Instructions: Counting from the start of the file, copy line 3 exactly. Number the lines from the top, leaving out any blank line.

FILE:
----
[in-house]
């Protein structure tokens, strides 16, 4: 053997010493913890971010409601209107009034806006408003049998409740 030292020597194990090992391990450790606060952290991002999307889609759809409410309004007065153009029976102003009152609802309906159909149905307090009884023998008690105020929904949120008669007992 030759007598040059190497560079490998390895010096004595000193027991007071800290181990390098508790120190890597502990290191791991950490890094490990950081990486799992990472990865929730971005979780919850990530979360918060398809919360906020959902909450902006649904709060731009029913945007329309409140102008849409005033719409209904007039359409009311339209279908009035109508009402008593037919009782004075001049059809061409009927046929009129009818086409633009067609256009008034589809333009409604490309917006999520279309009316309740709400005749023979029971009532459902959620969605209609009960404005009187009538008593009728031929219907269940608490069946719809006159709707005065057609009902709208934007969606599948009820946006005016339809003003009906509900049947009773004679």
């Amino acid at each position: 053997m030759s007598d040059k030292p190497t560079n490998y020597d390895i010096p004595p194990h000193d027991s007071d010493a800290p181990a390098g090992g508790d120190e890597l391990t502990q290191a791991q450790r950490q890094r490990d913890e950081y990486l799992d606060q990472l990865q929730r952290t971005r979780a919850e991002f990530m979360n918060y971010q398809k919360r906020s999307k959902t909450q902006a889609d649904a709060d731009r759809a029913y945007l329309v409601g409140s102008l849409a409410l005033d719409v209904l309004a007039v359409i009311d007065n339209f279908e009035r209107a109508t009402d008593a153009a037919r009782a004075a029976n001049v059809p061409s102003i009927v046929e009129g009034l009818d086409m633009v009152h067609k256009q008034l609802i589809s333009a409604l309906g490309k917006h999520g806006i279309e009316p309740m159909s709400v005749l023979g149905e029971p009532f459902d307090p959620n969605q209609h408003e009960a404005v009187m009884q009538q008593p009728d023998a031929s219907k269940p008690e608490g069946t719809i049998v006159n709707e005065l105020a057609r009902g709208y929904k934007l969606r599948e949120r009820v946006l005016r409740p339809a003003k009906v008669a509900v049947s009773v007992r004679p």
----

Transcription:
């Amino acid at each position: 053997m030759s007598d040059k030292p190497t560079n490998y020597d390895i010096p004595p194990h000193d027991s007071d010493a800290p181990a390098g090992g508790d120190e890597l391990t502990q290191a791991q450790r950490q890094r490990d913890e950081y990486l799992d606060q990472l990865q929730r952290t971005r979780a919850e991002f990530m979360n918060y971010q398809k919360r906020s999307k959902t909450q902006a889609d649904a709060d731009r759809a029913y945007l329309v409601g409140s102008l849409a409410l005033d719409v209904l309004a007039v359409i009311d007065n339209f279908e009035r209107a109508t009402d008593a153009a037919r009782a004075a029976n001049v059809p061409s102003i009927v046929e009129g009034l009818d086409m633009v009152h067609k256009q008034l609802i589809s333009a409604l309906g490309k917006h999520g806006i279309e009316p309740m159909s709400v005749l023979g149905e029971p009532f459902d307090p959620n969605q209609h408003e009960a404005v009187m009884q009538q008593p009728d023998a031929s219907k269940p008690e608490g069946t719809i049998v006159n709707e005065l105020a057609r009902g709208y929904k934007l969606r599948e949120r009820v946006l005016r409740p339809a003003k009906v008669a509900v049947s009773v007992r004679p």